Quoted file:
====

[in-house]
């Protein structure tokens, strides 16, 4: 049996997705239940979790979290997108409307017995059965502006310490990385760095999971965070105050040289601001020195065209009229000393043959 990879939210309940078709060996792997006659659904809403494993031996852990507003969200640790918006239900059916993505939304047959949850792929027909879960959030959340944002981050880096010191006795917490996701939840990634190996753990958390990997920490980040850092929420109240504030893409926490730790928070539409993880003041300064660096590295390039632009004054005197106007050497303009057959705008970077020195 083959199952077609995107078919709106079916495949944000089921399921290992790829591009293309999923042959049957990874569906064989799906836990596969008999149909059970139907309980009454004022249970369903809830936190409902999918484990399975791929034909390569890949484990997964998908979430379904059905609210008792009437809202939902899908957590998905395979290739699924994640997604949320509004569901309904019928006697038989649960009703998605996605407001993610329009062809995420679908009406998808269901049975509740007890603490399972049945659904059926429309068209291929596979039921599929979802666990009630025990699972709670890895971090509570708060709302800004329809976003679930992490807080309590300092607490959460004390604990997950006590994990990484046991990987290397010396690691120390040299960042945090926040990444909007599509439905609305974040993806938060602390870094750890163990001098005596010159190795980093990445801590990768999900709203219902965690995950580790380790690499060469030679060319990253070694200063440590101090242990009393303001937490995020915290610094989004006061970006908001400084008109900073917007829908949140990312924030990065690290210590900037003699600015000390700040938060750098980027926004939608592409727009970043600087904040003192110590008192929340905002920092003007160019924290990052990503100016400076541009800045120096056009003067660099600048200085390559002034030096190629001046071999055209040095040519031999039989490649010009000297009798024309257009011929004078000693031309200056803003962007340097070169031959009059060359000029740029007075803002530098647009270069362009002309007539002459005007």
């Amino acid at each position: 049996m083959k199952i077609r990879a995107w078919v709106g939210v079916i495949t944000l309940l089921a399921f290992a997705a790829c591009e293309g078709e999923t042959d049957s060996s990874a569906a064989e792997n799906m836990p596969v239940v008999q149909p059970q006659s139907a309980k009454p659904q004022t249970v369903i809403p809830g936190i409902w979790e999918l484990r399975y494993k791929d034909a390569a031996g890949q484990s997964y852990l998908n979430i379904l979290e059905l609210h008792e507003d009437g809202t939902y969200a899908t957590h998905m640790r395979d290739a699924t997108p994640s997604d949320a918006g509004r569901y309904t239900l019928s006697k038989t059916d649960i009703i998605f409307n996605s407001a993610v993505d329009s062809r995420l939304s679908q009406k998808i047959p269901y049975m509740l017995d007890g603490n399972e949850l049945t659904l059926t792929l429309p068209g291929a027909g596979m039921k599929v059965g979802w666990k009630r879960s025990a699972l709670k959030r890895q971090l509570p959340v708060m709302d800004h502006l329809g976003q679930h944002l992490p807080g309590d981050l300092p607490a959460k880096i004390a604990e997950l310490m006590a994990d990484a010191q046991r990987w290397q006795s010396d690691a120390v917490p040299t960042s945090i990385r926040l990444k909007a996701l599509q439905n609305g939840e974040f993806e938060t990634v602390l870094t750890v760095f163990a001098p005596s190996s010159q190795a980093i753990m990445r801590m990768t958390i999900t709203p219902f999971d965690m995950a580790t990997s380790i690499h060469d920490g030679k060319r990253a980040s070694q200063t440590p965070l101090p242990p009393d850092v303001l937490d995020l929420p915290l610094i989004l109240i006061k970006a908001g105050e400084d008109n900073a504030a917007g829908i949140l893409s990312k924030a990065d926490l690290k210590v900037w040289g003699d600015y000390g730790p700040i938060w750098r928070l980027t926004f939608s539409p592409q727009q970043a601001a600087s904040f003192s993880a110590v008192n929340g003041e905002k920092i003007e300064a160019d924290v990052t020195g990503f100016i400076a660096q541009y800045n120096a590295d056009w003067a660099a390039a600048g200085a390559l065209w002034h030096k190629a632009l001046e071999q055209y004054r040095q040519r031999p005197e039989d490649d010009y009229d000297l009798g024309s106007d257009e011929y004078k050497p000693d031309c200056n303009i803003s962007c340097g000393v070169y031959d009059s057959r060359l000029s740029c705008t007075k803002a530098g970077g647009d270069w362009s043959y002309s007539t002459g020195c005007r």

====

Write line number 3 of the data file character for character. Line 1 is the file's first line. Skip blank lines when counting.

């Amino acid at each position: 049996m083959k199952i077609r990879a995107w078919v709106g939210v079916i495949t944000l309940l089921a399921f290992a997705a790829c591009e293309g078709e999923t042959d049957s060996s990874a569906a064989e792997n799906m836990p596969v239940v008999q149909p059970q006659s139907a309980k009454p659904q004022t249970v369903i809403p809830g936190i409902w979790e999918l484990r399975y494993k791929d034909a390569a031996g890949q484990s997964y852990l998908n979430i379904l979290e059905l609210h008792e507003d009437g809202t939902y969200a899908t957590h998905m640790r395979d290739a699924t997108p994640s997604d949320a918006g509004r569901y309904t239900l019928s006697k038989t059916d649960i009703i998605f409307n996605s407001a993610v993505d329009s062809r995420l939304s679908q009406k998808i047959p269901y049975m509740l017995d007890g603490n399972e949850l049945t659904l059926t792929l429309p068209g291929a027909g596979m039921k599929v059965g979802w666990k009630r879960s025990a699972l709670k959030r890895q971090l509570p959340v708060m709302d800004h502006l329809g976003q679930h944002l992490p807080g309590d981050l300092p607490a959460k880096i004390a604990e997950l310490m006590a994990d990484a010191q046991r990987w290397q006795s010396d690691a120390v917490p040299t960042s945090i990385r926040l990444k909007a996701l599509q439905n609305g939840e974040f993806e938060t990634v602390l870094t750890v760095f163990a001098p005596s190996s010159q190795a980093i753990m990445r801590m990768t958390i999900t709203p219902f999971d965690m995950a580790t990997s380790i690499h060469d920490g030679k060319r990253a980040s070694q200063t440590p965070l101090p242990p009393d850092v303001l937490d995020l929420p915290l610094i989004l109240i006061k970006a908001g105050e400084d008109n900073a504030a917007g829908i949140l893409s990312k924030a990065d926490l690290k210590v900037w040289g003699d600015y000390g730790p700040i938060w750098r928070l980027t926004f939608s539409p592409q727009q970043a601001a600087s904040f003192s993880a110590v008192n929340g003041e905002k920092i003007e300064a160019d924290v990052t020195g990503f100016i400076a660096q541009y800045n120096a590295d056009w003067a660099a390039a600048g200085a390559l065209w002034h030096k190629a632009l001046e071999q055209y004054r040095q040519r031999p005197e039989d490649d010009y009229d000297l009798g024309s106007d257009e011929y004078k050497p000693d031309c200056n303009i803003s962007c340097g000393v070169y031959d009059s057959r060359l000029s740029c705008t007075k803002a530098g970077g647009d270069w362009s043959y002309s007539t002459g020195c005007r």